And they probably should decide against seeing Hangover 2 (come on, you know you liked Hangover).

So, in a way, I was ready when suddenly my German friends started acting the same way about my soon-to-be son. Poor me. Except I had no idea what they were talking about.

It happened so often that I decided I had to stop faking as if I knew. When my German documentary filmmaker friend – a leftist intellectual with little equal – made the same statement, I dropped my guard.

“What are you talking about?” I asked him between bands at White Trash Fast Food. And then I told him the story about Americans and daughters. He was repulsed.

“Nothing like that,” he said. “The Freud thing.”

“Oh, right,” I said.

No idea what he meant.

Luckily my generation invented this thing called Google and when I got home I put in “Freud son father” and was horrified at what the Germans were warning me about. You see, it’s Oedipus. It’s always Oedipus with these Germans.

In order to fulfill his mother fantasy, Oedipus had to kill his father. Germans (and Freud and even Jung, I discovered) extrapolate this on to the human condition to mean that a boy can’t become a man until he replaces his father in the world. Germans were trying to warn me that my son would become a murderer. And me, a murder victim.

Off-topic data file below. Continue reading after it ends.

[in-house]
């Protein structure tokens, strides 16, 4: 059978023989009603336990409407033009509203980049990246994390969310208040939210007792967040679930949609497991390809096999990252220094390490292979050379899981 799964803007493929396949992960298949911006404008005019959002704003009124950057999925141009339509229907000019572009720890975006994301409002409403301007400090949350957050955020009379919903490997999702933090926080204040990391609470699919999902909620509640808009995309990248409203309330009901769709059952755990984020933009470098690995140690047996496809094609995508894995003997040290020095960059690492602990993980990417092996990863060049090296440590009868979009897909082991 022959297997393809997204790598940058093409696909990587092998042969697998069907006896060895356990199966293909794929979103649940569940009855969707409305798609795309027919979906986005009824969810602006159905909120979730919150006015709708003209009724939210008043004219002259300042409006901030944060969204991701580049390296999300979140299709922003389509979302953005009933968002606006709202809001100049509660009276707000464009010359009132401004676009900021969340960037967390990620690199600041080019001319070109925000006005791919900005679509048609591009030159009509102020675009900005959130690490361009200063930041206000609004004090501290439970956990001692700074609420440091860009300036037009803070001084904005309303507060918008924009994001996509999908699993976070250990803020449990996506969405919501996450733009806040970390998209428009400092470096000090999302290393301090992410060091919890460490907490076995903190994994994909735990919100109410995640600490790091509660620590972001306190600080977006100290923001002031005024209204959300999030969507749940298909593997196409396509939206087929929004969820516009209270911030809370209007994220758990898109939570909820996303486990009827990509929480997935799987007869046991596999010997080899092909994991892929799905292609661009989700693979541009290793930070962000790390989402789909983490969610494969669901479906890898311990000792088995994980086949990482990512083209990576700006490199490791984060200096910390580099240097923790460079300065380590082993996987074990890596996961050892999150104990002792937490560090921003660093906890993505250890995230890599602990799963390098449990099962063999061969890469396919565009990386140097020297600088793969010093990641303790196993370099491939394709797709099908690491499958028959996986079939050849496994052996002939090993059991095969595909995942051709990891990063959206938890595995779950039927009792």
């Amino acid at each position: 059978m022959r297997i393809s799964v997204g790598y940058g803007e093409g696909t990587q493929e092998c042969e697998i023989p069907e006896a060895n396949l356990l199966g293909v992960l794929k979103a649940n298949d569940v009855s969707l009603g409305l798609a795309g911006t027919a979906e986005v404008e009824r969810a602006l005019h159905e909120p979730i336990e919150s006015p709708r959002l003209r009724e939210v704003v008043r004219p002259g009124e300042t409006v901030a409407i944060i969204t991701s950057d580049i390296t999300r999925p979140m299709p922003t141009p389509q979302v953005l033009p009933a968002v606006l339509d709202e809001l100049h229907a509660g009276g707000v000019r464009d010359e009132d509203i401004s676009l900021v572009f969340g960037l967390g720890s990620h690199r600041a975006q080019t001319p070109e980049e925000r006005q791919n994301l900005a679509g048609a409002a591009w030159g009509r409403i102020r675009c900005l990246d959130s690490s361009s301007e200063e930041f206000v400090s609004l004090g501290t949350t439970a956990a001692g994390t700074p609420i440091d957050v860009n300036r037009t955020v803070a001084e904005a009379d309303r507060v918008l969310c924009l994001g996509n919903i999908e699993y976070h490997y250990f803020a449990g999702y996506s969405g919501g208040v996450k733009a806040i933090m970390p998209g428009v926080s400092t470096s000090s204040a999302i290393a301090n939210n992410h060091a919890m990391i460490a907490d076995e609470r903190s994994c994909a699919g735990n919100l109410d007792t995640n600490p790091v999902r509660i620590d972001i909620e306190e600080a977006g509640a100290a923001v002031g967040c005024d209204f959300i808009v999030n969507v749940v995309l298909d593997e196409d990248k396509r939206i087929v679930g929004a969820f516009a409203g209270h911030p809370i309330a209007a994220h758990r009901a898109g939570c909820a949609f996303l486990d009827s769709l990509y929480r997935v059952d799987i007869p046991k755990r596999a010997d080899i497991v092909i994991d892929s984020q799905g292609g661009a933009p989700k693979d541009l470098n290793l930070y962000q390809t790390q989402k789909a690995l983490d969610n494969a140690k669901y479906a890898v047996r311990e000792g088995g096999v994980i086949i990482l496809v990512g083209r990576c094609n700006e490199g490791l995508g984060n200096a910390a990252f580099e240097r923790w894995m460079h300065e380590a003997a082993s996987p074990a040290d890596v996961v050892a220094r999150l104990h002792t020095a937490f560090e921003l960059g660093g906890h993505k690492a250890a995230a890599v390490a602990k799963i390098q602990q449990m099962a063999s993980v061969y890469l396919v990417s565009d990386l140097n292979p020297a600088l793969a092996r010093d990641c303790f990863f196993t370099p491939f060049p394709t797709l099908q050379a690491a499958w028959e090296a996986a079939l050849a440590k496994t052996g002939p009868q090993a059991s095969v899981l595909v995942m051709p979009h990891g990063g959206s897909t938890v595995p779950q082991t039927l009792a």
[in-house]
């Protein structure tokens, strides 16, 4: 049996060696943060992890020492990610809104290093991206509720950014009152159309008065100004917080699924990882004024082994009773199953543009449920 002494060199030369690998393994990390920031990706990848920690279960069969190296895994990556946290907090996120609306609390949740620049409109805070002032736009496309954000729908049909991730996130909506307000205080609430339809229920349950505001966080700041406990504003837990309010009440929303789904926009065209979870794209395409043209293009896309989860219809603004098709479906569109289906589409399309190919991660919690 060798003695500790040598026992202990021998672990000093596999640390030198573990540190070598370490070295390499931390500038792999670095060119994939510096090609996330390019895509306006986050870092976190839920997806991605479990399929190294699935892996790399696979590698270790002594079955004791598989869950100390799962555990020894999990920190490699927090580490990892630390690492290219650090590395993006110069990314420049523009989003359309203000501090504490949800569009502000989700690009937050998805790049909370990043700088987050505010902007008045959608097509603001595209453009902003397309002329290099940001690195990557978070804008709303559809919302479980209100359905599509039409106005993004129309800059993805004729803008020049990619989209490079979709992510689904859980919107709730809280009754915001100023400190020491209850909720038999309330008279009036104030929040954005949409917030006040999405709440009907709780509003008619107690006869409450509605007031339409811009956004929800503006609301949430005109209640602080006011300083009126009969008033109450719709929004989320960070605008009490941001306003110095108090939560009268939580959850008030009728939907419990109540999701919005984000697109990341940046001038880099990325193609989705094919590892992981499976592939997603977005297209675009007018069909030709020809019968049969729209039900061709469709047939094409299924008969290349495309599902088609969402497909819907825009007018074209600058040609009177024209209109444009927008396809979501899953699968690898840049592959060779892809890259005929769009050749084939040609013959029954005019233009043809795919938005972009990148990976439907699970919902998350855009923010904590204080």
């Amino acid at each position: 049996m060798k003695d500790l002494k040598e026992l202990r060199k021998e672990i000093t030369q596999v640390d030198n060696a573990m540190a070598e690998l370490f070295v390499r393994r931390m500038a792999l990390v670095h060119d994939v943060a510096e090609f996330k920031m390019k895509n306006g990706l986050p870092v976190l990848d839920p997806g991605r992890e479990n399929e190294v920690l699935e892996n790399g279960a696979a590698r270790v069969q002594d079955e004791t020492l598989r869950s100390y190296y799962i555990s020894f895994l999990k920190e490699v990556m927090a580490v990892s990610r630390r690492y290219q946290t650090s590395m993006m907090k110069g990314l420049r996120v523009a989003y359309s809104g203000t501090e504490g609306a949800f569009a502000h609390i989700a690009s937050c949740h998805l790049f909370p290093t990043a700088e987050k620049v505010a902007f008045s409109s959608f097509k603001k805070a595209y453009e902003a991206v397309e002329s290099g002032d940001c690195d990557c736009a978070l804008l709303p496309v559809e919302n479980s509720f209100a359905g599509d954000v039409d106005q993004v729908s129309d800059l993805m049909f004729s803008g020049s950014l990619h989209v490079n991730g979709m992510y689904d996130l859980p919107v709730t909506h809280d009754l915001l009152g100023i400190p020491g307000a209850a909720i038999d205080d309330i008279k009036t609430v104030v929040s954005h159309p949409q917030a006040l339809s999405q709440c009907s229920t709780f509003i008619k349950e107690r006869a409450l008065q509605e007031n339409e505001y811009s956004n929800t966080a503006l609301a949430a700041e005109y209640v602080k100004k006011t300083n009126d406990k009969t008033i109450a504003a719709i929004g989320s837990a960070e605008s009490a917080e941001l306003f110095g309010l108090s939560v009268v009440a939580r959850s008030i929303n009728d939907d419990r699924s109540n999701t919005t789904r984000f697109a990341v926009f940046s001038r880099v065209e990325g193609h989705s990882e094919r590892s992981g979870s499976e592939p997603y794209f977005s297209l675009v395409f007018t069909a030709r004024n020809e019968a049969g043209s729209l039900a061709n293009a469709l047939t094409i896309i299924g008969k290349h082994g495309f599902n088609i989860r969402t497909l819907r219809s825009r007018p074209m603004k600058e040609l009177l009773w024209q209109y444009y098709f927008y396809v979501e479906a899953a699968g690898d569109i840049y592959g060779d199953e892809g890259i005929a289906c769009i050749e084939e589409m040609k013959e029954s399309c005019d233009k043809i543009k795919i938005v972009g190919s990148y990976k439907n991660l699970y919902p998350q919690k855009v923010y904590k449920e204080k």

What?

Either way, people shouldn’t be warning anybody about the sex of their baby, though a warning or two about babies as a species is certainly warranted. Anyone who’s ever had one – or shared an airplane with one – knows what I’m talking about.

Poor me indeed!

My Own Private Deutschland 83

Do you know what they call really good TV in America? TV.

Do you know what they call it in Germany? Qualitätsfernsehen. Quality TV. Already it sounds uninteresting. But don’t worry, there isn’t much of it, which is something worrying Germany’s television producers.

Don’t get me wrong, there’s some great German TV. Most of it Scandinavian: The Killing. The Bridge. And that tubby Wallander guy.

Foto thanks UFA Fiction.
Foto thanks UFA Fiction.

 

Part of it’s the country’s creatively stagnant public TV infrastructure, which skews toward retirees, but it’s also because of the country’s taste for character (Klaus Kinski anyone?) over story.